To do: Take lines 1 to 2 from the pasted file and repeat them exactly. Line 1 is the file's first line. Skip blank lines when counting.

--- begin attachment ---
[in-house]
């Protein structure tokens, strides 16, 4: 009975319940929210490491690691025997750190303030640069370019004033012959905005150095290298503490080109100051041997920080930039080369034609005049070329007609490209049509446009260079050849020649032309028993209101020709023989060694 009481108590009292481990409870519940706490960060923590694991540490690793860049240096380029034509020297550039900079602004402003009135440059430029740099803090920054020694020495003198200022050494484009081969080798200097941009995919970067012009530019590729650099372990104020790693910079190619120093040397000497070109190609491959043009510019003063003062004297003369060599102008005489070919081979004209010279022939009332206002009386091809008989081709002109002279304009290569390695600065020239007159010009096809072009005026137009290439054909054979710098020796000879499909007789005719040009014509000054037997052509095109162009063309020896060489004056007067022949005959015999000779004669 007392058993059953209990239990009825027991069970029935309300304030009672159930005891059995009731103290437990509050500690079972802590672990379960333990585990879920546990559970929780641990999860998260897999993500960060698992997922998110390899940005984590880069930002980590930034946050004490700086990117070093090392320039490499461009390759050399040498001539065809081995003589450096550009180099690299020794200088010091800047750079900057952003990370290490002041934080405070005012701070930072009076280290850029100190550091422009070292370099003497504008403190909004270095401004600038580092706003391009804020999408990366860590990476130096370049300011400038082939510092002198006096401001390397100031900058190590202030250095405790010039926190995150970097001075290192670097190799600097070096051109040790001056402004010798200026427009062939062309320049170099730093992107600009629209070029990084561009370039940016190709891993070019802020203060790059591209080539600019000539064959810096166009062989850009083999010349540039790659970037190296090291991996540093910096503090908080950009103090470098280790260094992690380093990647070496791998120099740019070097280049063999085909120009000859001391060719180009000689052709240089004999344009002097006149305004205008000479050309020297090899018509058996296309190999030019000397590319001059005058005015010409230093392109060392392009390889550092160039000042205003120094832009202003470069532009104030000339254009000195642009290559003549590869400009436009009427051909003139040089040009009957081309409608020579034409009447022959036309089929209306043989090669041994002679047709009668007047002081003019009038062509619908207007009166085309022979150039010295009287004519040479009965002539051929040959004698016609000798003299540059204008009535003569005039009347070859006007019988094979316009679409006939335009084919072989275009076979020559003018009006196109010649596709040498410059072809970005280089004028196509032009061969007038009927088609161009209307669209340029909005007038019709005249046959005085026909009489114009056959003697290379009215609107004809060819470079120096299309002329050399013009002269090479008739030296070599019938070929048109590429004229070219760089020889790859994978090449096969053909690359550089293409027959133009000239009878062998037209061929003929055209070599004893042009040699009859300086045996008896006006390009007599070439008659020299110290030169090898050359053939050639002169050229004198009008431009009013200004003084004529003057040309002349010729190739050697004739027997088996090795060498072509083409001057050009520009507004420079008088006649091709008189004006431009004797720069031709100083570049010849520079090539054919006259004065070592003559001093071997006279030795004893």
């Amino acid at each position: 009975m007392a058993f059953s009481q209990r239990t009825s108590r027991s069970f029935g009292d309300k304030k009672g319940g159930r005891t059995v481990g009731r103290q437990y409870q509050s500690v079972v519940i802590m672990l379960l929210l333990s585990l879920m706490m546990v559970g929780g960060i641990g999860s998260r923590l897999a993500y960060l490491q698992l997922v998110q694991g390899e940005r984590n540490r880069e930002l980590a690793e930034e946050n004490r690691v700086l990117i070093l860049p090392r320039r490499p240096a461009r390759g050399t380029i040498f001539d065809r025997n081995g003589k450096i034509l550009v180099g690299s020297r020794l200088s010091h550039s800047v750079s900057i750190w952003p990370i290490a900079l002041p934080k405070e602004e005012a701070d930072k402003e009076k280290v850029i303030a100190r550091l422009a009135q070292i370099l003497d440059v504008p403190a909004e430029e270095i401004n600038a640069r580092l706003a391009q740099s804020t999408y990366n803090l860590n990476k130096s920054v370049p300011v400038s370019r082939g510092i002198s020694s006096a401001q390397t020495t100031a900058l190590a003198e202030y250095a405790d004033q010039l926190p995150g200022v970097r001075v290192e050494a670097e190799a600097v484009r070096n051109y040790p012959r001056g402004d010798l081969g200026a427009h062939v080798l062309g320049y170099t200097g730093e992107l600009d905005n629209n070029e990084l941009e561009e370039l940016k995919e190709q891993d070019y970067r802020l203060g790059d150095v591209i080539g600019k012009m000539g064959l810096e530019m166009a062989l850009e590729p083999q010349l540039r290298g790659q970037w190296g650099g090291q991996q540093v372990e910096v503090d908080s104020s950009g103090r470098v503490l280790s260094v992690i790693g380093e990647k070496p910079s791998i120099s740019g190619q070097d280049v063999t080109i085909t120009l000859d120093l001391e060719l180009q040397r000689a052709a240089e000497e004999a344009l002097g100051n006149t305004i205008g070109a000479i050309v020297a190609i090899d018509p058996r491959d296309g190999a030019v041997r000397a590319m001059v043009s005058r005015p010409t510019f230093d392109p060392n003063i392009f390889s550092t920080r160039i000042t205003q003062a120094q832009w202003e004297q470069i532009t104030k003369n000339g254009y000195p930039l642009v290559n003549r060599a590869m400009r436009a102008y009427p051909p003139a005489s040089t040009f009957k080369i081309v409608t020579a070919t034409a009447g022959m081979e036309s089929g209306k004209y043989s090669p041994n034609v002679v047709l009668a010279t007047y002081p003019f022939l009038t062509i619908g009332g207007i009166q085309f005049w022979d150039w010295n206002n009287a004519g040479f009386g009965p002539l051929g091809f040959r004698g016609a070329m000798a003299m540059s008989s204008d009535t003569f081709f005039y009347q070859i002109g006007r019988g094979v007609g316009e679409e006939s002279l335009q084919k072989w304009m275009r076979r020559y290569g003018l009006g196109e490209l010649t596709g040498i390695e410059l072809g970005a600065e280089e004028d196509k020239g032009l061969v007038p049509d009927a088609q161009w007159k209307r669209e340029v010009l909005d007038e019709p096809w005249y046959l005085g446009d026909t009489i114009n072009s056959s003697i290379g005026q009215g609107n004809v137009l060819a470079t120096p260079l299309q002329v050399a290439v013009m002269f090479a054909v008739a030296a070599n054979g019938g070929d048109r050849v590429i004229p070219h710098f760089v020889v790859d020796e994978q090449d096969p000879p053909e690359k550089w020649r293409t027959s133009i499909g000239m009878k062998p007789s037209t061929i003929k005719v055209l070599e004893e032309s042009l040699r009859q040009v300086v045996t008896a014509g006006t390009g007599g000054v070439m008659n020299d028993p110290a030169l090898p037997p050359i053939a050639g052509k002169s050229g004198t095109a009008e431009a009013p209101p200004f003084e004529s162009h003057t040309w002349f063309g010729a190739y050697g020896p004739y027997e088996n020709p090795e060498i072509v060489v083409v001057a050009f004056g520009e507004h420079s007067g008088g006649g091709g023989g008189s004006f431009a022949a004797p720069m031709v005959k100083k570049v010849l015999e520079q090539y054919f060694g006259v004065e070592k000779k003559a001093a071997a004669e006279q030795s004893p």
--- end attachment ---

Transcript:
[in-house]
């Protein structure tokens, strides 16, 4: 009975319940929210490491690691025997750190303030640069370019004033012959905005150095290298503490080109100051041997920080930039080369034609005049070329007609490209049509446009260079050849020649032309028993209101020709023989060694 009481108590009292481990409870519940706490960060923590694991540490690793860049240096380029034509020297550039900079602004402003009135440059430029740099803090920054020694020495003198200022050494484009081969080798200097941009995919970067012009530019590729650099372990104020790693910079190619120093040397000497070109190609491959043009510019003063003062004297003369060599102008005489070919081979004209010279022939009332206002009386091809008989081709002109002279304009290569390695600065020239007159010009096809072009005026137009290439054909054979710098020796000879499909007789005719040009014509000054037997052509095109162009063309020896060489004056007067022949005959015999000779004669 007392058993059953209990239990009825027991069970029935309300304030009672159930005891059995009731103290437990509050500690079972802590672990379960333990585990879920546990559970929780641990999860998260897999993500960060698992997922998110390899940005984590880069930002980590930034946050004490700086990117070093090392320039490499461009390759050399040498001539065809081995003589450096550009180099690299020794200088010091800047750079900057952003990370290490002041934080405070005012701070930072009076280290850029100190550091422009070292370099003497504008403190909004270095401004600038580092706003391009804020999408990366860590990476130096370049300011400038082939510092002198006096401001390397100031900058190590202030250095405790010039926190995150970097001075290192670097190799600097070096051109040790001056402004010798200026427009062939062309320049170099730093992107600009629209070029990084561009370039940016190709891993070019802020203060790059591209080539600019000539064959810096166009062989850009083999010349540039790659970037190296090291991996540093910096503090908080950009103090470098280790260094992690380093990647070496791998120099740019070097280049063999085909120009000859001391060719180009000689052709240089004999344009002097006149305004205008000479050309020297090899018509058996296309190999030019000397590319001059005058005015010409230093392109060392392009390889550092160039000042205003120094832009202003470069532009104030000339254009000195642009290559003549590869400009436009009427051909003139040089040009009957081309409608020579034409009447022959036309089929209306043989090669041994002679047709009668007047002081003019009038062509619908207007009166085309022979150039010295009287004519040479009965002539051929040959004698016609000798003299540059204008009535003569005039009347070859006007019988094979316009679409006939335009084919072989275009076979020559003018009006196109010649596709040498410059072809970005280089004028196509032009061969007038009927088609161009209307669209340029909005007038019709005249046959005085026909009489114009056959003697290379009215609107004809060819470079120096299309002329050399013009002269090479008739030296070599019938070929048109590429004229070219760089020889790859994978090449096969053909690359550089293409027959133009000239009878062998037209061929003929055209070599004893042009040699009859300086045996008896006006390009007599070439008659020299110290030169090898050359053939050639002169050229004198009008431009009013200004003084004529003057040309002349010729190739050697004739027997088996090795060498072509083409001057050009520009507004420079008088006649091709008189004006431009004797720069031709100083570049010849520079090539054919006259004065070592003559001093071997006279030795004893």